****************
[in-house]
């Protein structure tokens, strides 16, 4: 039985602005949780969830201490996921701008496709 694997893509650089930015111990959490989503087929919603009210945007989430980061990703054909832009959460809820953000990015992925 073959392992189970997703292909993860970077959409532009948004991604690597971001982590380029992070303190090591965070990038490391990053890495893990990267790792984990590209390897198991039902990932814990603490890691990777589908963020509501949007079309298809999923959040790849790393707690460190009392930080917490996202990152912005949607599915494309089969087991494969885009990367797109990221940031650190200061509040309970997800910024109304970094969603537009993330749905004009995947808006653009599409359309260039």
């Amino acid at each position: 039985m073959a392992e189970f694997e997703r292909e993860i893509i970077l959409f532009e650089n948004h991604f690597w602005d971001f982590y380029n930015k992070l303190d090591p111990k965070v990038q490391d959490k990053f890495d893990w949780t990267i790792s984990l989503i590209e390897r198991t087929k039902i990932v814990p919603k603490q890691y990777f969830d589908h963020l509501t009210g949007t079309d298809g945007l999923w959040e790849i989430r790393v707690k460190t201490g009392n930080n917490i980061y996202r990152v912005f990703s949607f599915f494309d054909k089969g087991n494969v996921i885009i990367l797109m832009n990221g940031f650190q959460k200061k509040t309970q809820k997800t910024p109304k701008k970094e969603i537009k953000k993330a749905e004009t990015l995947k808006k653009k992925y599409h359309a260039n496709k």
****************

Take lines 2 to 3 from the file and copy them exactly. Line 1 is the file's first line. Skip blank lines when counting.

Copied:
């Protein structure tokens, strides 16, 4: 039985602005949780969830201490996921701008496709 694997893509650089930015111990959490989503087929919603009210945007989430980061990703054909832009959460809820953000990015992925 073959392992189970997703292909993860970077959409532009948004991604690597971001982590380029992070303190090591965070990038490391990053890495893990990267790792984990590209390897198991039902990932814990603490890691990777589908963020509501949007079309298809999923959040790849790393707690460190009392930080917490996202990152912005949607599915494309089969087991494969885009990367797109990221940031650190200061509040309970997800910024109304970094969603537009993330749905004009995947808006653009599409359309260039």
């Amino acid at each position: 039985m073959a392992e189970f694997e997703r292909e993860i893509i970077l959409f532009e650089n948004h991604f690597w602005d971001f982590y380029n930015k992070l303190d090591p111990k965070v990038q490391d959490k990053f890495d893990w949780t990267i790792s984990l989503i590209e390897r198991t087929k039902i990932v814990p919603k603490q890691y990777f969830d589908h963020l509501t009210g949007t079309d298809g945007l999923w959040e790849i989430r790393v707690k460190t201490g009392n930080n917490i980061y996202r990152v912005f990703s949607f599915f494309d054909k089969g087991n494969v996921i885009i990367l797109m832009n990221g940031f650190q959460k200061k509040t309970q809820k997800t910024p109304k701008k970094e969603i537009k953000k993330a749905e004009t990015l995947k808006k653009k992925y599409h359309a260039n496709k």